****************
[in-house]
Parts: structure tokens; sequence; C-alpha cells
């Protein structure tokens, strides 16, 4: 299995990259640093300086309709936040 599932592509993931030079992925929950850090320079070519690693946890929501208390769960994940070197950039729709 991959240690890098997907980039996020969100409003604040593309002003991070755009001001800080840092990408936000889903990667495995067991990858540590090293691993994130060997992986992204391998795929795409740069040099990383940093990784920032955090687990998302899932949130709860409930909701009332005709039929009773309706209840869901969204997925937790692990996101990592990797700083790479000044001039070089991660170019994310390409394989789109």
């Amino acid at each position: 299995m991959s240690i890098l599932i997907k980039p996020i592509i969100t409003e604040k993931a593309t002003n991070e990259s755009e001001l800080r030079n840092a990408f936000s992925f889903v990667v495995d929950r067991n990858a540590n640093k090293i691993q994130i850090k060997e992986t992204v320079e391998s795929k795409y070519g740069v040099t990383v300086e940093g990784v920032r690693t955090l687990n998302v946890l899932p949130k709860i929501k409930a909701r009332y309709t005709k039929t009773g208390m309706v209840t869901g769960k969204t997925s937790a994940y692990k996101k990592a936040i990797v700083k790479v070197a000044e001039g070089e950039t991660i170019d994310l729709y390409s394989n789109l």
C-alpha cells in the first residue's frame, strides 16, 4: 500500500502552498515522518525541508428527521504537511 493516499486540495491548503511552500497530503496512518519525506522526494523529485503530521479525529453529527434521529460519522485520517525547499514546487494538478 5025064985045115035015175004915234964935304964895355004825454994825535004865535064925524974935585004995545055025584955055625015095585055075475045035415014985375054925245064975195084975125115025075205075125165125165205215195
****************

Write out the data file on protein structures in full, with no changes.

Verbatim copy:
[in-house]
Parts: structure tokens; sequence; C-alpha cells
């Protein structure tokens, strides 16, 4: 299995990259640093300086309709936040 599932592509993931030079992925929950850090320079070519690693946890929501208390769960994940070197950039729709 991959240690890098997907980039996020969100409003604040593309002003991070755009001001800080840092990408936000889903990667495995067991990858540590090293691993994130060997992986992204391998795929795409740069040099990383940093990784920032955090687990998302899932949130709860409930909701009332005709039929009773309706209840869901969204997925937790692990996101990592990797700083790479000044001039070089991660170019994310390409394989789109």
């Amino acid at each position: 299995m991959s240690i890098l599932i997907k980039p996020i592509i969100t409003e604040k993931a593309t002003n991070e990259s755009e001001l800080r030079n840092a990408f936000s992925f889903v990667v495995d929950r067991n990858a540590n640093k090293i691993q994130i850090k060997e992986t992204v320079e391998s795929k795409y070519g740069v040099t990383v300086e940093g990784v920032r690693t955090l687990n998302v946890l899932p949130k709860i929501k409930a909701r009332y309709t005709k039929t009773g208390m309706v209840t869901g769960k969204t997925s937790a994940y692990k996101k990592a936040i990797v700083k790479v070197a000044e001039g070089e950039t991660i170019d994310l729709y390409s394989n789109l």
C-alpha cells in the first residue's frame, strides 16, 4: 500500500502552498515522518525541508428527521504537511 493516499486540495491548503511552500497530503496512518519525506522526494523529485503530521479525529453529527434521529460519522485520517525547499514546487494538478 5025064985045115035015175004915234964935304964895355004825454994825535004865535064925524974935585004995545055025584955055625015095585055075475045035415014985375054925245064975195084975125115025075205075125165125165205215195